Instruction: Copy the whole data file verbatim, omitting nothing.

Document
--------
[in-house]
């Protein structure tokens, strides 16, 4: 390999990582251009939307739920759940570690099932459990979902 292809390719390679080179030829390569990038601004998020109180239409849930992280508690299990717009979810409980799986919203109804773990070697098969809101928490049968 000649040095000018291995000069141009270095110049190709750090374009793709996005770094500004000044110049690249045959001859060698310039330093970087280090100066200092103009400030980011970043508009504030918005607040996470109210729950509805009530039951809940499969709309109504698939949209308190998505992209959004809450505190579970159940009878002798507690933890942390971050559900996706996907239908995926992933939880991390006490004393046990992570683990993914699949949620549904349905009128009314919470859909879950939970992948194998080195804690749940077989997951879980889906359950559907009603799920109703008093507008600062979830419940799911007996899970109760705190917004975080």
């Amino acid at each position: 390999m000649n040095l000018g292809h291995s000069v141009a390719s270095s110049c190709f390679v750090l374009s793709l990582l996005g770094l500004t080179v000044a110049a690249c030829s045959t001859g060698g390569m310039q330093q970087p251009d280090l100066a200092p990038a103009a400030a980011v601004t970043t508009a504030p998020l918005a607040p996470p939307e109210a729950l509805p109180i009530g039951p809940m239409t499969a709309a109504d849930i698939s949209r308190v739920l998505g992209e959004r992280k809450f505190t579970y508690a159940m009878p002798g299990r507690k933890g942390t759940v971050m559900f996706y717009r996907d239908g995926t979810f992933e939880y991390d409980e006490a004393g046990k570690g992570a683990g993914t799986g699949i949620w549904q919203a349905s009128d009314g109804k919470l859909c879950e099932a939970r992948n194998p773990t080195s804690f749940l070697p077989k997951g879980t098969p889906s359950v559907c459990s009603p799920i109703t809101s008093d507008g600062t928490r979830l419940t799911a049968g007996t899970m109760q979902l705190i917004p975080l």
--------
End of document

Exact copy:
[in-house]
């Protein structure tokens, strides 16, 4: 390999990582251009939307739920759940570690099932459990979902 292809390719390679080179030829390569990038601004998020109180239409849930992280508690299990717009979810409980799986919203109804773990070697098969809101928490049968 000649040095000018291995000069141009270095110049190709750090374009793709996005770094500004000044110049690249045959001859060698310039330093970087280090100066200092103009400030980011970043508009504030918005607040996470109210729950509805009530039951809940499969709309109504698939949209308190998505992209959004809450505190579970159940009878002798507690933890942390971050559900996706996907239908995926992933939880991390006490004393046990992570683990993914699949949620549904349905009128009314919470859909879950939970992948194998080195804690749940077989997951879980889906359950559907009603799920109703008093507008600062979830419940799911007996899970109760705190917004975080």
């Amino acid at each position: 390999m000649n040095l000018g292809h291995s000069v141009a390719s270095s110049c190709f390679v750090l374009s793709l990582l996005g770094l500004t080179v000044a110049a690249c030829s045959t001859g060698g390569m310039q330093q970087p251009d280090l100066a200092p990038a103009a400030a980011v601004t970043t508009a504030p998020l918005a607040p996470p939307e109210a729950l509805p109180i009530g039951p809940m239409t499969a709309a109504d849930i698939s949209r308190v739920l998505g992209e959004r992280k809450f505190t579970y508690a159940m009878p002798g299990r507690k933890g942390t759940v971050m559900f996706y717009r996907d239908g995926t979810f992933e939880y991390d409980e006490a004393g046990k570690g992570a683990g993914t799986g699949i949620w549904q919203a349905s009128d009314g109804k919470l859909c879950e099932a939970r992948n194998p773990t080195s804690f749940l070697p077989k997951g879980t098969p889906s359950v559907c459990s009603p799920i109703t809101s008093d507008g600062t928490r979830l419940t799911a049968g007996t899970m109760q979902l705190i917004p975080l």